How To Grow Organic Potatoes - MIgardener Growing Guide

4 comments by Halley -Author at MIGardener

There's no doubt that potatoes are the most loved vegetable in the world. Rich in fiber and potassium, and cooked in a myriad of mouth-watering ways, you really can't go wrong with potatoes. The way we consume them in such mass quantities makes it funny that everyone isn't growing potatoes at home right now. Not only are they delicious, but they are effortless to grow. Here are MIgardener's tips on how you can grow amazing potatoes at home.

Let's get started.

Seed Potatoes

Locate seed potatoes online, in stores, at farmers' markets or click here for a video on how to make your own! Starting with non-organic potatoes won't work because most store-bought potatoes are sprayed with sprout inhibitors on them that will keep it from producing more. It's essential to choose a variety that will best suit your use and location. Different types will have multiple maturity rates and disease resistance.



Make sure soil is at least 45°F. At least 6 hours of full sun per day. 

Soil Prep:

Potatoes require very loose soil to allow the roots and tubers to spread and form under the soil. If the ground becomes compacted, you'll notice the potatoes will come out smaller, or not at all. Compacted soil doesn't drain well. We recommend reusing potato soil year after year to save money. As long as your soil is disease-free, it will be perfect for use in the following year. Make sure your soil is rich in organic matter. Fill your garden beds with a compost blend (topsoil, pearlite, and compost) to create a loose, airy, fluffy mixture. 


When growing potatoes, use an all-purpose fertilizer like Trifecta+. If not, make sure to find a fertilizer with a high amount of potassium. When nitrogen and phosphorus remain the same, the potassium levels are what matter the most. What potassium does is increase production, plant health, tuber development, and keep the plant growing stress-free throughout the season. 

Ph Level:

5.5, higher ph is better because it'll allow the potatoes to take up more nutrients. Adding sulfur will protect the potatoes from developing scab. Add 2tbs of pelletized sulfur to lower the ph. 



Space 7-8 inches apart. Cutting seed potatoes into slices before planting is optional, and is useful to increase your harvest. Plant in a trench about 5-6 inches deep. This will allow potatoes to send out roots and prevent sunlight from touching any new growth. Start deep to keep from having to mound up soil throughout the growing season continually. 


Important Tip: Remember to plant seed potatoes with spikes pointing up! These are sprouts, not roots. If you plant with the spikes pointing up, you will be wasting space and energy. 


Consistent watering is vital for good potato growth, especially during tuber formation. Make sure not to overwater by checking the soil regularly. If you can feel the moisture two inches into the ground, you know it's not time to water yet.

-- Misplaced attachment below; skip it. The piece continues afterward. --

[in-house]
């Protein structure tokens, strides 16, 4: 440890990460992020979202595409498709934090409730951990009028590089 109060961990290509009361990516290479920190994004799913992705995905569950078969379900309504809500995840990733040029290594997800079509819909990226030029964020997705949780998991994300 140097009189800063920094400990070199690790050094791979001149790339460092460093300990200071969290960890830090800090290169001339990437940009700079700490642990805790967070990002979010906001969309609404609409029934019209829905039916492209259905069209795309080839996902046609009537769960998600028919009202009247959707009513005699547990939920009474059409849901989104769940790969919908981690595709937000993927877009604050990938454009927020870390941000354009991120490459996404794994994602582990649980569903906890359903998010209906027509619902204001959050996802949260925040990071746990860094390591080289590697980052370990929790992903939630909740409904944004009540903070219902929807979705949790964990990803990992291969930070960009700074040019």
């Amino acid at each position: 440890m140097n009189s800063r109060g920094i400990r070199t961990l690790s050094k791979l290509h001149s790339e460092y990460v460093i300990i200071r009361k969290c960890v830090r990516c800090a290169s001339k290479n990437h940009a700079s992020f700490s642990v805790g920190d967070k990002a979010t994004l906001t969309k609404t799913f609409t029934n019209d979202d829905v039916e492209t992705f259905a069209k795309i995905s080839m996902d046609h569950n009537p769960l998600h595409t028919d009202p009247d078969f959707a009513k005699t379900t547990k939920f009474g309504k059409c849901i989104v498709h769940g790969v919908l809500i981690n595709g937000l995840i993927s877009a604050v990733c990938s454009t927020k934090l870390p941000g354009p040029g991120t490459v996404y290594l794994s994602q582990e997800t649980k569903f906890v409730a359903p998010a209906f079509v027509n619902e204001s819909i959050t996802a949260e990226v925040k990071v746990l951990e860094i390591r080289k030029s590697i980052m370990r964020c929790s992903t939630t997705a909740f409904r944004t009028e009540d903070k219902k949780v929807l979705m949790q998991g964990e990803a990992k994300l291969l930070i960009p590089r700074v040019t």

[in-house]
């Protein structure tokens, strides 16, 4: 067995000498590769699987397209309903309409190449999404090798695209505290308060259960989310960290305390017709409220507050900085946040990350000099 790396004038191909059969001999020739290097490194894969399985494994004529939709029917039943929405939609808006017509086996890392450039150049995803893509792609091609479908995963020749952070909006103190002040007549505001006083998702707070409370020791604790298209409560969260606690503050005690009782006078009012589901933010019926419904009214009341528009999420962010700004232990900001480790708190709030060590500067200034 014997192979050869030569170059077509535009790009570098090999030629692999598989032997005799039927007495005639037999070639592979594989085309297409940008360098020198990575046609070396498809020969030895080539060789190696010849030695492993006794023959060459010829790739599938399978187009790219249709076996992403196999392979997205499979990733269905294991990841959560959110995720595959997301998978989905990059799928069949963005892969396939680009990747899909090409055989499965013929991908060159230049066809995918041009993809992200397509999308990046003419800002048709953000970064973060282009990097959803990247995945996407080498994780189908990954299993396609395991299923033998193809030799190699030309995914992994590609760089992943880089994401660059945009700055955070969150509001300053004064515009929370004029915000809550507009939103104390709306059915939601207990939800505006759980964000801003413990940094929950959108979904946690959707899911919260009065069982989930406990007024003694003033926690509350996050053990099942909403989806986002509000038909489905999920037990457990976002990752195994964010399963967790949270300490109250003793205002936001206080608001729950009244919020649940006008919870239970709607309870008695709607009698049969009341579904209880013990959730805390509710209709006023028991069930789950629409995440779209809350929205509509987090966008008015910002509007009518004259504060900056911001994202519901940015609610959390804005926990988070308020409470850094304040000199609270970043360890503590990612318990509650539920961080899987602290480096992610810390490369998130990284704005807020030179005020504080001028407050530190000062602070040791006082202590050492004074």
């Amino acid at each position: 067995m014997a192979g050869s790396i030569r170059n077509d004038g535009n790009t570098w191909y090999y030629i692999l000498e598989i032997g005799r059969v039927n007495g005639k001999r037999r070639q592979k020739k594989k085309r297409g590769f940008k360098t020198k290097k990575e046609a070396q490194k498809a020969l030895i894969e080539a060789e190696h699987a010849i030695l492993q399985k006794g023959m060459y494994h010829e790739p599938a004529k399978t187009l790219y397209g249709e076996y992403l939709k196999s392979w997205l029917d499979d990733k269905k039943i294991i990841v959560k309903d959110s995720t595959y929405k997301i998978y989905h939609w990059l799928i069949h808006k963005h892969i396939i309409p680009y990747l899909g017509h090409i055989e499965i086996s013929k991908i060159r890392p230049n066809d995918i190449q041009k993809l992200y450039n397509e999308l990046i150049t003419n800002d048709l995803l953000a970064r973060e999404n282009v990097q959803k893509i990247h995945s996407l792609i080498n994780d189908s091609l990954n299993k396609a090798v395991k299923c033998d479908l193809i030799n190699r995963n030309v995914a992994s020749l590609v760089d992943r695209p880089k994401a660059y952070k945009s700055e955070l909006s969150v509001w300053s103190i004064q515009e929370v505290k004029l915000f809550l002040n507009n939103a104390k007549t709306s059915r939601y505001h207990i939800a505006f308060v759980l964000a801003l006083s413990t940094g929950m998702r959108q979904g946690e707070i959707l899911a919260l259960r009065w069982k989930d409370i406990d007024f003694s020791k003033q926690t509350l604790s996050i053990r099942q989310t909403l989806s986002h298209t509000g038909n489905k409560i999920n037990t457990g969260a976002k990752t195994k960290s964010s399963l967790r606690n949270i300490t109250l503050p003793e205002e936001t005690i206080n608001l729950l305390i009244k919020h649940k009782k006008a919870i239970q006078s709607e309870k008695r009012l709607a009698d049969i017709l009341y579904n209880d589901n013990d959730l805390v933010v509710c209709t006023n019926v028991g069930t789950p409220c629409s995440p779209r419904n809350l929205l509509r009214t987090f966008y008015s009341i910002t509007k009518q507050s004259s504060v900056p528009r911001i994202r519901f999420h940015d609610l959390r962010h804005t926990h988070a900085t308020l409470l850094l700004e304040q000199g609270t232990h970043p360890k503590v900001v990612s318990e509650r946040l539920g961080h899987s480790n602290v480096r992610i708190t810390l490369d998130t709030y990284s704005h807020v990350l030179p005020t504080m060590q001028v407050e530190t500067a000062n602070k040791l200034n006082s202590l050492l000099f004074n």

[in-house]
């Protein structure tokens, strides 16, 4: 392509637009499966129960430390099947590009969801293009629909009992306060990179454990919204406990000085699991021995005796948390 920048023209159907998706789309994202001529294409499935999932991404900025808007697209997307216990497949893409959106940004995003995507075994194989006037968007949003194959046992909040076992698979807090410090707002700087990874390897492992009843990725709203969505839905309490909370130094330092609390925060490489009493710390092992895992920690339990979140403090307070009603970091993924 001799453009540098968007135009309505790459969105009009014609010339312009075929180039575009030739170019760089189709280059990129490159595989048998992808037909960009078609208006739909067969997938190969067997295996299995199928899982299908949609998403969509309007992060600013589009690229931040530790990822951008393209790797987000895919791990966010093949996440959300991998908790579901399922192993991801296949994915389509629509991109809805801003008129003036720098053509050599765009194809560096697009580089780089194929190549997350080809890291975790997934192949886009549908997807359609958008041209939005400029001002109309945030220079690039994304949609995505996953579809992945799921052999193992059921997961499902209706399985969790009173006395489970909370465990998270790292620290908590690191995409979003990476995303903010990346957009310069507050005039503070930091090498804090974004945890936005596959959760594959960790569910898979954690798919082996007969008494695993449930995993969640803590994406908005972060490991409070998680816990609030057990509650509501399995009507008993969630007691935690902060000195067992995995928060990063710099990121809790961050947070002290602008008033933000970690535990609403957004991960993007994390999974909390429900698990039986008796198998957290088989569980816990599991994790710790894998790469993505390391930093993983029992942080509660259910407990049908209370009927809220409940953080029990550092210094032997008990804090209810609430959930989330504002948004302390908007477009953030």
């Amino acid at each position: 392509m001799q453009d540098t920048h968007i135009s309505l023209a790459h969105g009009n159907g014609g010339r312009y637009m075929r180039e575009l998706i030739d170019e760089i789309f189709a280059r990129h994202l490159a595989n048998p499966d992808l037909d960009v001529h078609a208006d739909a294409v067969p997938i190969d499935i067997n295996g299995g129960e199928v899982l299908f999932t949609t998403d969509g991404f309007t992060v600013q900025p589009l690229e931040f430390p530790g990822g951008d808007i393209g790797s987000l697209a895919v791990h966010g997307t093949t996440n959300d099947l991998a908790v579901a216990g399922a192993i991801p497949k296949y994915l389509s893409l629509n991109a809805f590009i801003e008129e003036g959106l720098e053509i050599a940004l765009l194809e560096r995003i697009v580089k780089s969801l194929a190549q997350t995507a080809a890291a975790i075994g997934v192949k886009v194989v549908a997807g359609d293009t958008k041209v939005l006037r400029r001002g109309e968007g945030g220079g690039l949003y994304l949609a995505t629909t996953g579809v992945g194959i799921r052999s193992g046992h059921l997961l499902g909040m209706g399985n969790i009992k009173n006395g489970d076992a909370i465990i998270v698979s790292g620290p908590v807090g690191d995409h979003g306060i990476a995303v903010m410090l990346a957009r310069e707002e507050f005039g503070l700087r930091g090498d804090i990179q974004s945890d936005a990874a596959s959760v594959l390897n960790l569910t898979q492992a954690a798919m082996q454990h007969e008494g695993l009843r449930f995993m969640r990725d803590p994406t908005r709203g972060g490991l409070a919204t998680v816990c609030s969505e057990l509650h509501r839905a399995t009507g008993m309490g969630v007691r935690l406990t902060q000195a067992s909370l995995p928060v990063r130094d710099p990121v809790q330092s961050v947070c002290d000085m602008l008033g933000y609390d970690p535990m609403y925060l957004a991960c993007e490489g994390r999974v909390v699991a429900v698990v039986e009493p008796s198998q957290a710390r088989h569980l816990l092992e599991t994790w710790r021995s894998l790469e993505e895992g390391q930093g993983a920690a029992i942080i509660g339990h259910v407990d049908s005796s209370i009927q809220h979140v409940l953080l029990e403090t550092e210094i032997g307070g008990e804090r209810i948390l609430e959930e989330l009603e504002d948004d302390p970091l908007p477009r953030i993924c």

The time of maturity will change with each variety. On average, potatoes will take 90-100 days until harvest. You'll be able to tell when its time to harvest when the potato plants die back. If your goal is long-term storage, wait until the tubers are fully mature. For optimal long-term storage, potatoes are cured at about 60°F and high humidity for two to three weeks, and then temperatures lowered to about 40°F. Here's our video on how to cure potatoes for long term storage. 

grow potatoes

Written by - Kaitlynn from MIgardener


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  • Leah

    Hello I watched your videos on potatoes. My family eats a lot of potatoes and we would like to grow our own. However there aren’t really any farmers markets in my area and idk if they spray them or not so idk if they’d be good for planting. Do u sell seed potatoes or do u know where I can get some?

  • Kay Giblette

    There are determinate and indeterminate potato varieties. They are planted differently. Just learned this a year ago. It has made all the difference for us knowing the right varieties to grow for our high mountain, short season garden and planting them as you showed in a six inch deep trench. Game changer for us.

  • Jackie Cope

    Your important tip contradicts itself:
    Important Tip: Remember to plant seed potatoes with spikes pointing up! These are sprouts, not roots. If you plant with the spikes pointing up, you will be wasting space and energy.

    I believe it’s supposed to say “if you plant with spikes pointing DOWN it wastes time and energy.

    What types of potatoes do you recommend for southeast Michigan?

  • Yossarian

    From above: “Important Tip: Remember to plant seed potatoes with spikes pointing up! These are sprouts, not roots. If you plant with the spikes pointing up, you will be wasting space and energy.”
    The second “pointing up” should be “pointing down”, correct?

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